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The long-running clergy sexual abuse scandal within Dublin’s Archdiocese is still the Catholic Church’s problem, and on Monday, Pope Benedict XVI met with Irish bishops for the first part of a two-day strategy and damage-control session at the Vatican. —KA
BBC religious affairs correspondent Christopher Landau says bishops from a particular country normally visit the Vatican around once every five years.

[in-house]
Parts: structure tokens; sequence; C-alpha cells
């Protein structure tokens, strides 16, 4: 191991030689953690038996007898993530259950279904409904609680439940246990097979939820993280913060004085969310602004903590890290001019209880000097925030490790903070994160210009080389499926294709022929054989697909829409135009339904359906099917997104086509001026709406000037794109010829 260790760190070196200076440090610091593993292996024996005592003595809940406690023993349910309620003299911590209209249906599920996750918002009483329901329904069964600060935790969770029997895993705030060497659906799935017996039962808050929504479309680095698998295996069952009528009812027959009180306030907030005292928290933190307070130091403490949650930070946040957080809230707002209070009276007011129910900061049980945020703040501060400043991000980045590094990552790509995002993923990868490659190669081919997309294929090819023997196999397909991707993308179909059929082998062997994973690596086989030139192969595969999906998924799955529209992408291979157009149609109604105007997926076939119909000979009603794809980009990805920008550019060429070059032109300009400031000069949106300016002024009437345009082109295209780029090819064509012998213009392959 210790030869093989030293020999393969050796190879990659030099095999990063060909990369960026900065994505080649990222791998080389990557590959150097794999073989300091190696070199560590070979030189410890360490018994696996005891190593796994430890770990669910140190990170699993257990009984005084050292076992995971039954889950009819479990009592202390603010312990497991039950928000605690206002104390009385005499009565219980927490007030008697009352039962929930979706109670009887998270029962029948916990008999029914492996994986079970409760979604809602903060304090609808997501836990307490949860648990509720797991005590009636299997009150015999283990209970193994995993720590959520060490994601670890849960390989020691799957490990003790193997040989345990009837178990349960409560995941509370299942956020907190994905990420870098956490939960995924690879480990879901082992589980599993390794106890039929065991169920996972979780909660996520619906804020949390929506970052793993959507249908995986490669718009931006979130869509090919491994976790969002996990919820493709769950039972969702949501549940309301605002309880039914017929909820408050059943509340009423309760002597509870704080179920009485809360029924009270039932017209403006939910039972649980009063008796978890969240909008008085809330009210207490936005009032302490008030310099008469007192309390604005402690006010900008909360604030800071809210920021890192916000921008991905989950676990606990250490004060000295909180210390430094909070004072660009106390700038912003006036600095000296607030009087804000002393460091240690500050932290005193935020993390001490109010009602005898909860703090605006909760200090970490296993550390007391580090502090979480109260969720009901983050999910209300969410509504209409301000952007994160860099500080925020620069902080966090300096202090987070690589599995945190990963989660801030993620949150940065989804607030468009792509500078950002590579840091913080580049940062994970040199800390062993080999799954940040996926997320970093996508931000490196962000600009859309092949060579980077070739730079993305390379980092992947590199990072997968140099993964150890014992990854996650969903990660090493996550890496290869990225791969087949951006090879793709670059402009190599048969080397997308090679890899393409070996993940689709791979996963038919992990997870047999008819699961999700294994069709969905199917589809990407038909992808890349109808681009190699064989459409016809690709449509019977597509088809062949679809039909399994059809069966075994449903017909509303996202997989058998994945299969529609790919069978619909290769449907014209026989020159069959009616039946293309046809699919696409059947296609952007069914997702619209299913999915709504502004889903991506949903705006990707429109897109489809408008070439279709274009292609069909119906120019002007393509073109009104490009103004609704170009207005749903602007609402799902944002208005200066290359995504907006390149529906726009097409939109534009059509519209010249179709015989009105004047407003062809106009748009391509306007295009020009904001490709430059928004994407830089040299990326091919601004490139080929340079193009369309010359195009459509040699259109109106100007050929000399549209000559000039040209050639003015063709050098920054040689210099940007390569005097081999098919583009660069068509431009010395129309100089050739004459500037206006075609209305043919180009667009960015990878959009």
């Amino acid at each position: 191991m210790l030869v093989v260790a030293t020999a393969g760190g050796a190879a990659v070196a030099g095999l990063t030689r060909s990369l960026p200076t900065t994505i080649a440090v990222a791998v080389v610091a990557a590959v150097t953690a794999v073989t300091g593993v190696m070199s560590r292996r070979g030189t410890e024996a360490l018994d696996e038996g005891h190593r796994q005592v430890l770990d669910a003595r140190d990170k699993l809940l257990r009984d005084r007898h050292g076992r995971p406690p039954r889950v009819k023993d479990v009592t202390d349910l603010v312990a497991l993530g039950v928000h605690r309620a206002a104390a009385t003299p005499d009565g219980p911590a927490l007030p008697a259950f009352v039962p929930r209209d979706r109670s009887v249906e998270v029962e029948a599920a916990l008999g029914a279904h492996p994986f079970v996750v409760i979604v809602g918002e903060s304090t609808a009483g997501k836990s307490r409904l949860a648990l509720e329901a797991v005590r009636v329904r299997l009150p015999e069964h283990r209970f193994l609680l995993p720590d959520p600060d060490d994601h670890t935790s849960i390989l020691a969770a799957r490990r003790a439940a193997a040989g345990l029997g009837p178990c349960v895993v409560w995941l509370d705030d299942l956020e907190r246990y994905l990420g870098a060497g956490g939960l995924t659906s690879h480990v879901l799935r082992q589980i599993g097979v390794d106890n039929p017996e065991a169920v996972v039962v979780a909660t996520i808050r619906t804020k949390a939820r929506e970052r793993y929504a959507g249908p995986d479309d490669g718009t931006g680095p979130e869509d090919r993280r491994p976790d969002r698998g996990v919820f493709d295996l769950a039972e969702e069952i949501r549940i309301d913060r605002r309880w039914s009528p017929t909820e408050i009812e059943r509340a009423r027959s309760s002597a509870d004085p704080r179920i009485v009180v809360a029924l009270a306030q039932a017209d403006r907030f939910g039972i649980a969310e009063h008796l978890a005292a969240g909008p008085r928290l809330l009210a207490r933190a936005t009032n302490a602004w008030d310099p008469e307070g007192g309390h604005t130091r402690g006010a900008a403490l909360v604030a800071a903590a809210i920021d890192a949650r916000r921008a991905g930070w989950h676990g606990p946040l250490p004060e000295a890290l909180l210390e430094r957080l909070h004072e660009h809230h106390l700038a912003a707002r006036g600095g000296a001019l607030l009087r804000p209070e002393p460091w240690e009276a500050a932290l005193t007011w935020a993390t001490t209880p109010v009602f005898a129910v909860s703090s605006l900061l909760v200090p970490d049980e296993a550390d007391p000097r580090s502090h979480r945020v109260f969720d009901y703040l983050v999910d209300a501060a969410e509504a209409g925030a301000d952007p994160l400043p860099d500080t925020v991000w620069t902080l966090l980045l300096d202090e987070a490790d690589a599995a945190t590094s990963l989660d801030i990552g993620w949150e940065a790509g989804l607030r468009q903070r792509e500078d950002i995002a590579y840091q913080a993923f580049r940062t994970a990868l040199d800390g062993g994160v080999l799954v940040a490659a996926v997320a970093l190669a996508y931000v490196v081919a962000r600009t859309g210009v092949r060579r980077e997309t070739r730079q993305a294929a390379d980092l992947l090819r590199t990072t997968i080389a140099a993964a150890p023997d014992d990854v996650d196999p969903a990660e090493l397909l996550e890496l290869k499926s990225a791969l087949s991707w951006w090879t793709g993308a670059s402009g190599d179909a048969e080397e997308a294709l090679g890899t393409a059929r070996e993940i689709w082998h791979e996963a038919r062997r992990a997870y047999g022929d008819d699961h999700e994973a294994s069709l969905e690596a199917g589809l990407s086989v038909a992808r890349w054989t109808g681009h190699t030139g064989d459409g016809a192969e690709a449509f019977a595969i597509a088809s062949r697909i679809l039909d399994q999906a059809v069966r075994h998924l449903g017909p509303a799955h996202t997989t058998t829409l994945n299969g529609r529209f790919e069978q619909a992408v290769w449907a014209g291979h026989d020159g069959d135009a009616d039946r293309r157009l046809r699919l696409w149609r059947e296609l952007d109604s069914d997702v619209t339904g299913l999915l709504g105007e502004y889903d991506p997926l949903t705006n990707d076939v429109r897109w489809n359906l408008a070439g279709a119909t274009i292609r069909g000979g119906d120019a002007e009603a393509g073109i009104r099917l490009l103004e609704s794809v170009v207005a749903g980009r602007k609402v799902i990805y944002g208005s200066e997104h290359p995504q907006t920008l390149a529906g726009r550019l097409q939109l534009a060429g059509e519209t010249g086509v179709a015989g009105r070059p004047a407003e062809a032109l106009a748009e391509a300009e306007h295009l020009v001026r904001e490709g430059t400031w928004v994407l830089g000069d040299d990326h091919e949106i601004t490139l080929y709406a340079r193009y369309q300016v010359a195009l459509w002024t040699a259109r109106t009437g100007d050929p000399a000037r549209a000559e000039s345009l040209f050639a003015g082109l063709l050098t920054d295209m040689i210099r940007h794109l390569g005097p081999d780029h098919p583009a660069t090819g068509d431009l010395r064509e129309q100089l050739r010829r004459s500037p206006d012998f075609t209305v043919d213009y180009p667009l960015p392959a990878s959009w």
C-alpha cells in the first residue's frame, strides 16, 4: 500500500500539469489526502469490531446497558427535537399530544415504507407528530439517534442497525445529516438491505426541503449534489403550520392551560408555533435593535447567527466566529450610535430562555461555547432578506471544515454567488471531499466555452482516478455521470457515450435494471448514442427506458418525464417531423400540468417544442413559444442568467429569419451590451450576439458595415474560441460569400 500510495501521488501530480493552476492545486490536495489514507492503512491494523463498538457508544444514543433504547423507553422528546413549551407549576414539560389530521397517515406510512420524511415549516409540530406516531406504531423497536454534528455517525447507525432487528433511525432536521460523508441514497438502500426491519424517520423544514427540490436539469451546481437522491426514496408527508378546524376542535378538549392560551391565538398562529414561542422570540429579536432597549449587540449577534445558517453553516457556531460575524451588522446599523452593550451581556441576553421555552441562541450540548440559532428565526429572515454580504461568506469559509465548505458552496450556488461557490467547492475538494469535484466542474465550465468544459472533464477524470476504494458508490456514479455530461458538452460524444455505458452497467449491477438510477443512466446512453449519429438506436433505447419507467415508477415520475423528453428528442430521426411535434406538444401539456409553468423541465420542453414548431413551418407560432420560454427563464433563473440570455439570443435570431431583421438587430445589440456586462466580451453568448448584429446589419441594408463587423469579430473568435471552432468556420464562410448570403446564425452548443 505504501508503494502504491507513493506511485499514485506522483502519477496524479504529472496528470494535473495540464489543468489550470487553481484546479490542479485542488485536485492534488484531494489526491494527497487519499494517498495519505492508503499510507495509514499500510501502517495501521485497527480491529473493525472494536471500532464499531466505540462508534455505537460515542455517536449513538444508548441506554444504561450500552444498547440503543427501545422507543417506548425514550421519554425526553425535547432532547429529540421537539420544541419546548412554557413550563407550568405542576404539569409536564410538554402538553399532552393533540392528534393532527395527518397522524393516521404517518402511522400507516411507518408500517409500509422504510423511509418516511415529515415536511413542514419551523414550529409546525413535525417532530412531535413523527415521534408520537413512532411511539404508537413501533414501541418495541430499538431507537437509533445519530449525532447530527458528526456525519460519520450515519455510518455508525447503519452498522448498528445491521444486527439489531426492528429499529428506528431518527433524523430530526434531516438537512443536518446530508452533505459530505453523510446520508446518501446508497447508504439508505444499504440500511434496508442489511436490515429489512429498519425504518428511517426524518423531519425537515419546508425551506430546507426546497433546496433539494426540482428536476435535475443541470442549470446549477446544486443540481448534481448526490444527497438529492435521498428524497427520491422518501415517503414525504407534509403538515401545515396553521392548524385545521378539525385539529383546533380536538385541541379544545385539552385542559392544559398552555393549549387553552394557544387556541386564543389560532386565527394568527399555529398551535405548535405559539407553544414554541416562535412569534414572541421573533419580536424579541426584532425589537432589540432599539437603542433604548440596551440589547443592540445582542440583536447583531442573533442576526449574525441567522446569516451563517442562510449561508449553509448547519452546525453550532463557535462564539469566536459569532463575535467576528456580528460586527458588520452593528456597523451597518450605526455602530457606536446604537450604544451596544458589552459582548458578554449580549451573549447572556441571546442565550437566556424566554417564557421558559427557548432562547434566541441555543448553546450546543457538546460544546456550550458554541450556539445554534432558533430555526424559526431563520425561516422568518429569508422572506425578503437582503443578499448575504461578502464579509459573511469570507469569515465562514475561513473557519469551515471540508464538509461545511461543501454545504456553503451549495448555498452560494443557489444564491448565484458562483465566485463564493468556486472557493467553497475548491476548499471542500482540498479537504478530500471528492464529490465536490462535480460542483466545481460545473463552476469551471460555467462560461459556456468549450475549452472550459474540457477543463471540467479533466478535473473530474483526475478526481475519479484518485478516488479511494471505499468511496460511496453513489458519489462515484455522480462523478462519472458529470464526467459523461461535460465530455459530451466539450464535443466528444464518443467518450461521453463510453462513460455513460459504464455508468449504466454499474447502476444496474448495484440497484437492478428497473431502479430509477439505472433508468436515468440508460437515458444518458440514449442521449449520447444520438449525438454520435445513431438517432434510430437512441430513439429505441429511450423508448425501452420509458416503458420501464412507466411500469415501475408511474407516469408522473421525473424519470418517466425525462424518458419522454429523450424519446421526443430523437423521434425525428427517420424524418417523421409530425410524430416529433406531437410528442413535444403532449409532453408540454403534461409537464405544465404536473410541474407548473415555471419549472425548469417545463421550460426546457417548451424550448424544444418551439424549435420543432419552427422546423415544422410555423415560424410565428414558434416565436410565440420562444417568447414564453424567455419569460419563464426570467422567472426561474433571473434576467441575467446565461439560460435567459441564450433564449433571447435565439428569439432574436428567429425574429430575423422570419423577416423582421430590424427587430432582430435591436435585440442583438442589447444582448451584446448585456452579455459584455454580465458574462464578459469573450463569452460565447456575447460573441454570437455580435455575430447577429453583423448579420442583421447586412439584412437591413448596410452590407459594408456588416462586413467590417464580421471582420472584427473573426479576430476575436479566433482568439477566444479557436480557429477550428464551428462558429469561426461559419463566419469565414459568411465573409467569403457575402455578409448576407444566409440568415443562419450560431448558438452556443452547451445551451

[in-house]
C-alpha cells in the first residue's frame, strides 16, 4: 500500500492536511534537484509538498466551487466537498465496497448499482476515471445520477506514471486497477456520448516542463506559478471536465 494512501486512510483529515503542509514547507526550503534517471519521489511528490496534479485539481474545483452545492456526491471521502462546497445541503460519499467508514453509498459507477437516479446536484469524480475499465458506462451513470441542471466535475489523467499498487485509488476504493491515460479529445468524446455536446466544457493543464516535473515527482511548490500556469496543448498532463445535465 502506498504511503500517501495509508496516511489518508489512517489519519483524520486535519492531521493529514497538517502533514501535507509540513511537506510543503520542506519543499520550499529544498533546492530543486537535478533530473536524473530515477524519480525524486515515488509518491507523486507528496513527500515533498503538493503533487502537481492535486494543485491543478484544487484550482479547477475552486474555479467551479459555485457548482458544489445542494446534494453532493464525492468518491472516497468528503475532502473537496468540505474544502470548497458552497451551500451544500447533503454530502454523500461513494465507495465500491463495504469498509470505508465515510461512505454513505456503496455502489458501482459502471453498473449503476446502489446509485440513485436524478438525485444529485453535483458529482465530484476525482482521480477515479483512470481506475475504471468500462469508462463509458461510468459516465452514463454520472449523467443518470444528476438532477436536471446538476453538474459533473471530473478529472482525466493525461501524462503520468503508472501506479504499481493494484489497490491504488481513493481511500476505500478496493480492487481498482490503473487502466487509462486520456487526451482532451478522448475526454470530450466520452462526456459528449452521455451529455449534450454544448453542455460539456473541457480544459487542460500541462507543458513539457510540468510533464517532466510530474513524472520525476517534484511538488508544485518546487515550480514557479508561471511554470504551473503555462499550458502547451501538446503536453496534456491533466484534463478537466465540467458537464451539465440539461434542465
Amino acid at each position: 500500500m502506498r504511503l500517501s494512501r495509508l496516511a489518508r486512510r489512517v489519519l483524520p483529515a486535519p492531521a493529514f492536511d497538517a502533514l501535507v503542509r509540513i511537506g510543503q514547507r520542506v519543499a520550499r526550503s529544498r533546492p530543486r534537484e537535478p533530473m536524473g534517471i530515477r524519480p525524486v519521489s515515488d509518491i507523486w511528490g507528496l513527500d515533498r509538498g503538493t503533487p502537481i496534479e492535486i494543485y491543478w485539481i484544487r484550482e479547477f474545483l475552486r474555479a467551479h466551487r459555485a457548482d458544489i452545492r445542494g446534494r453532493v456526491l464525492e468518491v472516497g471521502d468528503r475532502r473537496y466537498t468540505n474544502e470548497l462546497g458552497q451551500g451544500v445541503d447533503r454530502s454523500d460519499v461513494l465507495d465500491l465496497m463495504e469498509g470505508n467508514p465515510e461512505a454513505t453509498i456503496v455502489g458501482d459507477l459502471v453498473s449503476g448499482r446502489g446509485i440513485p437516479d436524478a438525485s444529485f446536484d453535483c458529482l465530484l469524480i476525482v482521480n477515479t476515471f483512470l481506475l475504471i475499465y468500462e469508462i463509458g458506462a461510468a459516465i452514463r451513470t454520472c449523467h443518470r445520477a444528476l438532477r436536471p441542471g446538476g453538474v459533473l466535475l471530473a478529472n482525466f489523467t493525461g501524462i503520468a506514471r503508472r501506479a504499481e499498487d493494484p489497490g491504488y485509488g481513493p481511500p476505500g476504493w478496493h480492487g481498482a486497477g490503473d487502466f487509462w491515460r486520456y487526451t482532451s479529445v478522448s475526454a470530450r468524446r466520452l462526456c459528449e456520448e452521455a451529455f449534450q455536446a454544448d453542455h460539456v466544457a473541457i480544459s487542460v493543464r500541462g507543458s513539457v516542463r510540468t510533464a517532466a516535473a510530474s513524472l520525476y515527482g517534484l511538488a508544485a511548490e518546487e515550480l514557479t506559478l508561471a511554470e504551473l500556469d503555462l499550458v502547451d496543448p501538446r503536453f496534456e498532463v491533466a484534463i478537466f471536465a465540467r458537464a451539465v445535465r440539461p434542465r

But the Pope has summoned Ireland’s bishops for a special two-day meeting, specifically to address the issue that has severely undermined Catholicism’s standing there, our correspondent says.
The Report of the Commission of Investigation into the Catholic Archdiocese of Dublin - the Murphy report - published in November, found the Church had “obsessively” hidden child abuse from 1975 to 2004, and operated a policy of “don’t ask, don’t tell”.
Some bishops still in office had been part of the cover-up, the report said.
Four out of five key bishops who were particularly criticised have now resigned, but the fifth, Bishop of Galway Martin Drennan, is expected to meet the Pope.
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